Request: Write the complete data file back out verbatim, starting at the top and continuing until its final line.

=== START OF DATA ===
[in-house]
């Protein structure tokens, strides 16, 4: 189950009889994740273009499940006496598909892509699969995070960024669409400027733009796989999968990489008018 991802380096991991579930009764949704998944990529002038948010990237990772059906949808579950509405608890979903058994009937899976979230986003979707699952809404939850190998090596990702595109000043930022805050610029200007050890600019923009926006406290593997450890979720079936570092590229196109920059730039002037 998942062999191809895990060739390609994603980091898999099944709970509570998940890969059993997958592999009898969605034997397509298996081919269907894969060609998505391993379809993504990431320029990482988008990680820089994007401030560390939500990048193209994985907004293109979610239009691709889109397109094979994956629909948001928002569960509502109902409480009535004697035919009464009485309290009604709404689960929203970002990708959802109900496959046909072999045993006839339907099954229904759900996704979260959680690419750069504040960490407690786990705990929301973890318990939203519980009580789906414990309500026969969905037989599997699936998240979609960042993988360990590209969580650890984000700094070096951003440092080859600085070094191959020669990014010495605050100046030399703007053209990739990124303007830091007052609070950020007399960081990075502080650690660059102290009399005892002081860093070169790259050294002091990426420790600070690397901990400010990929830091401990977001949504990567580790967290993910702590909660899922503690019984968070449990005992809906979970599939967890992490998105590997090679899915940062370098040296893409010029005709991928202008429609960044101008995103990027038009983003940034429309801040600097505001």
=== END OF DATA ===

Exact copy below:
[in-house]
């Protein structure tokens, strides 16, 4: 189950009889994740273009499940006496598909892509699969995070960024669409400027733009796989999968990489008018 991802380096991991579930009764949704998944990529002038948010990237990772059906949808579950509405608890979903058994009937899976979230986003979707699952809404939850190998090596990702595109000043930022805050610029200007050890600019923009926006406290593997450890979720079936570092590229196109920059730039002037 998942062999191809895990060739390609994603980091898999099944709970509570998940890969059993997958592999009898969605034997397509298996081919269907894969060609998505391993379809993504990431320029990482988008990680820089994007401030560390939500990048193209994985907004293109979610239009691709889109397109094979994956629909948001928002569960509502109902409480009535004697035919009464009485309290009604709404689960929203970002990708959802109900496959046909072999045993006839339907099954229904759900996704979260959680690419750069504040960490407690786990705990929301973890318990939203519980009580789906414990309500026969969905037989599997699936998240979609960042993988360990590209969580650890984000700094070096951003440092080859600085070094191959020669990014010495605050100046030399703007053209990739990124303007830091007052609070950020007399960081990075502080650690660059102290009399005892002081860093070169790259050294002091990426420790600070690397901990400010990929830091401990977001949504990567580790967290993910702590909660899922503690019984968070449990005992809906979970599939967890992490998105590997090679899915940062370098040296893409010029005709991928202008429609960044101008995103990027038009983003940034429309801040600097505001």